Pauline Kael called it a "horror circus," Newsweek "unique," and The Village Voice a "comedy that becomes a cult of salvation." Spanish for "The Mole," El Topo is an extraordinary film by Alejandro Jodorowsky, a Chilean mime-cum-actor-cum-filmmaker. The film has the honor of being the very first "midnight movie." People crowded midnight screenings in New York City in 1971 for months on end -- the pot smoke in the theatres being so thick you'd have to wade into it. The film was a smash hit. Everyone was dropping out and tuning onto El Topo. Jodorowsky appeared on a talk show, an unforgettably spastic and delirious performance spoken in riddles (something of a precursor to Roberto Benigni's Academy Awards freak-out). There was a book version and the film became part of the cultural cache of the New York underground, if you hadn't seen or heard about El Topo you were very uncool.
Continue reading: El Topo Review
On the surface this film doesn't look like it should have been the massive hit that it was: Michael Douglas was best known as a producer and bit player, Turner had starred in only one film of note (Body Heat), and screenwriter Diane Thomas was just a wannabe working in a diner. Douglas hired Robert Zemeckis, a guy who hadn't worked in four years and had never had a hit, to direct the film. This thing wasn't going to be a success.
Continue reading: Romancing the Stone Review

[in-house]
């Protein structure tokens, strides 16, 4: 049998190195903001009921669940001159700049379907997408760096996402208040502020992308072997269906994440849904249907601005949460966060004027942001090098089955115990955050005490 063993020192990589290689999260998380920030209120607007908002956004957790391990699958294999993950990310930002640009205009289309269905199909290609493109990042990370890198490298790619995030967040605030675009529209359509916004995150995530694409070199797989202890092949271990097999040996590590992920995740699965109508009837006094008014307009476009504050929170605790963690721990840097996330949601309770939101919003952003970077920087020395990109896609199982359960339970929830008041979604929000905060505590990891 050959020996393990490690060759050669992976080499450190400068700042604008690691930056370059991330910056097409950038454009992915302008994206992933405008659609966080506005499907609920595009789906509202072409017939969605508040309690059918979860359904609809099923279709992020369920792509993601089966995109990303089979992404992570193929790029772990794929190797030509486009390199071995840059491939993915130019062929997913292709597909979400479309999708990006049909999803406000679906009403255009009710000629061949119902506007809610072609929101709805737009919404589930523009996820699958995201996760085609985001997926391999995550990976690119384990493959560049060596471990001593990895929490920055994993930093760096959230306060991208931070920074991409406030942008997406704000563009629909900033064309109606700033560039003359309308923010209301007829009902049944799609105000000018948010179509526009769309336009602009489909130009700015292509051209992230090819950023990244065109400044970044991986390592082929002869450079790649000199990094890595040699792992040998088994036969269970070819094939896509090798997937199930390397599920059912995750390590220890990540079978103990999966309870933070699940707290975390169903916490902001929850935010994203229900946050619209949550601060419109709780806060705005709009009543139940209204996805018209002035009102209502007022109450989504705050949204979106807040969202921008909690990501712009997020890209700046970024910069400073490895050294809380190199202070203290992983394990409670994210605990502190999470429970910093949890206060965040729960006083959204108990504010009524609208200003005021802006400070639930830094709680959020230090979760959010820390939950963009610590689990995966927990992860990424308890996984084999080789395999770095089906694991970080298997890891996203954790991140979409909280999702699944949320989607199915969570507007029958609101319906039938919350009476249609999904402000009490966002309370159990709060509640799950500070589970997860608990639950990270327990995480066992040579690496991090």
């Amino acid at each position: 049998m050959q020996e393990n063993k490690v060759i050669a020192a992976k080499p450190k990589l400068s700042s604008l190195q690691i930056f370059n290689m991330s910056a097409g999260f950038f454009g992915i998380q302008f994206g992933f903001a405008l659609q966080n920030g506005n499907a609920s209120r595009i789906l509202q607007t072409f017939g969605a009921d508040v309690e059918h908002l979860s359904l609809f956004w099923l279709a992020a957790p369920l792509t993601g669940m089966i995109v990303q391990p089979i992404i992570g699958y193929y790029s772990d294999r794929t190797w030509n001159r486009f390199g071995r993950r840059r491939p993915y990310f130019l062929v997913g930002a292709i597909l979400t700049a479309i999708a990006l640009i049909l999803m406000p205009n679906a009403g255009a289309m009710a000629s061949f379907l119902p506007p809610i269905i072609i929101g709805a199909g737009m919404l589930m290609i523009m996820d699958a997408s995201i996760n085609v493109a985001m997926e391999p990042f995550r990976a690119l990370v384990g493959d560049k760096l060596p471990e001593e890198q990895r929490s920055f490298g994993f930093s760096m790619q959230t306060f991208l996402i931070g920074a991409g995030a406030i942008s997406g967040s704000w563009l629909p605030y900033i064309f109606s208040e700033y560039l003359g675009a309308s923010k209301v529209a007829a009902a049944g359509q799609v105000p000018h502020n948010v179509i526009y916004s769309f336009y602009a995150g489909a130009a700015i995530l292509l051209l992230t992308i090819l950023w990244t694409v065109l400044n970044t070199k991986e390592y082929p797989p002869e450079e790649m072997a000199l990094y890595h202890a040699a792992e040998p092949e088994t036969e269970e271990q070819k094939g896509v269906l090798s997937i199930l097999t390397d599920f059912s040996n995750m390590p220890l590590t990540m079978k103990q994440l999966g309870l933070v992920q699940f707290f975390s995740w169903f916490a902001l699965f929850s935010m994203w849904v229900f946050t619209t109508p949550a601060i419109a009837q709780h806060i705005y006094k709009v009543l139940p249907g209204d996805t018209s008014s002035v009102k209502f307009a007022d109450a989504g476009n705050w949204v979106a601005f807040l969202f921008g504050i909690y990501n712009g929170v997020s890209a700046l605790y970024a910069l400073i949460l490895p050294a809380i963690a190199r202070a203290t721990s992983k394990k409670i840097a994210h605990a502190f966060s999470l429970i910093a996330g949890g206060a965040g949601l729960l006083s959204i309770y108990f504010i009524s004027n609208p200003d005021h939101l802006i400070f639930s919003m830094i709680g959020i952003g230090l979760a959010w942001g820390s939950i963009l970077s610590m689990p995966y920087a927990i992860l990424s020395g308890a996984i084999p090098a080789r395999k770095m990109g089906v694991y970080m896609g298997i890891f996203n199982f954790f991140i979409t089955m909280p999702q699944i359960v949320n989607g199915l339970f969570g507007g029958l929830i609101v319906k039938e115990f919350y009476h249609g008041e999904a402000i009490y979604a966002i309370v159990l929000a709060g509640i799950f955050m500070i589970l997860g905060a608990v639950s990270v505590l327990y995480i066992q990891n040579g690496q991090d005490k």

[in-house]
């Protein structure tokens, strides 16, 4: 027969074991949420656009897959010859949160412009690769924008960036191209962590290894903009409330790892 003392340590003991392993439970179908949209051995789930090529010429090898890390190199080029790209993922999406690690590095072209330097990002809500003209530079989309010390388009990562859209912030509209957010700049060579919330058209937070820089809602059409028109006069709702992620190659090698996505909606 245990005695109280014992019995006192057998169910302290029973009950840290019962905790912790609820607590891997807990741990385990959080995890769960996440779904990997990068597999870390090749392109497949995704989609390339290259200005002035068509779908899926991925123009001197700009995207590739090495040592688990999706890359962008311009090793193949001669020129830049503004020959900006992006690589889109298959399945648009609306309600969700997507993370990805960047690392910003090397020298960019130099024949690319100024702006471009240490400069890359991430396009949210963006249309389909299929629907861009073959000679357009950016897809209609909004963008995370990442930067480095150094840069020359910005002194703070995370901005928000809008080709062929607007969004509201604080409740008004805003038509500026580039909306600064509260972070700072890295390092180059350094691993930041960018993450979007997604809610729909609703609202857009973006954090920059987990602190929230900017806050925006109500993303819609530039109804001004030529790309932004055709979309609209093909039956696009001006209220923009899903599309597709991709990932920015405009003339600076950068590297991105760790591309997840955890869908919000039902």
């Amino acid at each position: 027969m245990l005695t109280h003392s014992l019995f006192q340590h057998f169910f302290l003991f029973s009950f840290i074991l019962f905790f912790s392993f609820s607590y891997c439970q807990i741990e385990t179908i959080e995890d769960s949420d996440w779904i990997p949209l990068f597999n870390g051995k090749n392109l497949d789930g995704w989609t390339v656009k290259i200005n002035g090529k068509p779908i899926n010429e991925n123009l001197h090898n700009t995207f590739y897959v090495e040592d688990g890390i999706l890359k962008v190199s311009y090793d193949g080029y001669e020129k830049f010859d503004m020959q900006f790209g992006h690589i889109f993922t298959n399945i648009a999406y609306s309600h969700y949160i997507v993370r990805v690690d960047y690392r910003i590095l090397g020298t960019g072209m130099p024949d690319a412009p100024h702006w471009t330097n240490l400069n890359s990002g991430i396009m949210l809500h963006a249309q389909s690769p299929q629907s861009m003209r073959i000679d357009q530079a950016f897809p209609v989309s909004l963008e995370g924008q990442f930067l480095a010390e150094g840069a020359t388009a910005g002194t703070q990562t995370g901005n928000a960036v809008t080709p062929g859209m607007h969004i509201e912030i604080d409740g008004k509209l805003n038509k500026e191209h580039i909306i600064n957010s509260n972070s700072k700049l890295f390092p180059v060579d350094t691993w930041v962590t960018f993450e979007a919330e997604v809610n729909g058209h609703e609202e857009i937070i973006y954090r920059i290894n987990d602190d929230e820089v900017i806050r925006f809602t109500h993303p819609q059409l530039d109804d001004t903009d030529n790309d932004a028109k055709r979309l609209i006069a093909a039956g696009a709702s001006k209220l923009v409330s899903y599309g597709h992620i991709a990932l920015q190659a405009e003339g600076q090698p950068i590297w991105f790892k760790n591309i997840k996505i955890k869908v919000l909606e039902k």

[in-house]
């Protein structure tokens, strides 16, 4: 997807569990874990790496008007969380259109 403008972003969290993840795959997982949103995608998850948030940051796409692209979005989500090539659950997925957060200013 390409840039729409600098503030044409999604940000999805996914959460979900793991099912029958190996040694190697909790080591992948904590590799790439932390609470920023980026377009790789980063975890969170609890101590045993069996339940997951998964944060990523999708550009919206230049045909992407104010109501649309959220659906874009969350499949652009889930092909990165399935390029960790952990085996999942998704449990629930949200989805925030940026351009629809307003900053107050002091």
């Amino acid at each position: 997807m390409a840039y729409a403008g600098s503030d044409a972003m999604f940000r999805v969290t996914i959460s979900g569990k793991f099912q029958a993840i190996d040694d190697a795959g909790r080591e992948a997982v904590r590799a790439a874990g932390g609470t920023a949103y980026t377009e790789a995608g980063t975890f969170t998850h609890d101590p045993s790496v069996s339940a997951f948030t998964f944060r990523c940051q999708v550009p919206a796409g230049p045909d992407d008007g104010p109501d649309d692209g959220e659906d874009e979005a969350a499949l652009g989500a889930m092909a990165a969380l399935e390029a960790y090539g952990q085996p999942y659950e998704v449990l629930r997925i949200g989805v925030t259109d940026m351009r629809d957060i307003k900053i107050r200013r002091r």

Today, Chocolate seems virtually forgotten. Once-rising star Lumi Cavazos? Now faded into near-oblivion. Still, remembering the subtle power of the film and its, ahem, magic chef makes you realize this was a truly good flick for its time. On pure heart, Chocolate had a little bit for everybody. But what was it really all about? Damned if I can remember.
Continue reading: Like Water for Chocolate Review
Jennifer Lopez and James Caviezel trudge with heavy hearts through the muck of suspense/drama/romantic comedy/love story Angel Eyes -- a film with an identity crisis that rivals Plato from Rebel with a Cause.
Continue reading: Angel Eyes Review
As Forrest Gump might put it, Heather Graham is as Heather Graham does. In this flick, she does pretty good. Backed by the furrowed brow malaise of Luke Wilson (Home Fries, Dog Park and one of the best episodes of The X Files) and the way-cooler-than-his-brother Casey Affleck (200 Cigarettes), Graham's wide-eyed charm is disarming and convincing. You'll also find some great supporting performances from Patricia Velasquez (The Mummy--Don't worry; she's much wittier here.) and Alfonso Arau (Like Water for Chocolate, A Walk in the Clouds and--my favorite--El Guapo from The Three Amigos). The premise of the story is lame at best, but the combination of on-screen talent and resourceful writing and directing manage to pull off a better-than-mediocre movie. Committed is a perfect date movie, and I suspect it'll also be a winner among women whose men are too dumb to stay put.
Continue reading: Committed Review
Writer-director Christopher McQuarrie brings a dark and gritty tone to this larger-than-life franchise.
Ed Helms has spoken about his initial reluctance to follow up the 80's cult classics.
Mike's current life revolves around his girlfriend, a healthy amount of weed and his job at the local cash & carry.
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O'Brien, Rocky Horror's creator, will be playing the narrator in a special West End run in September this year.
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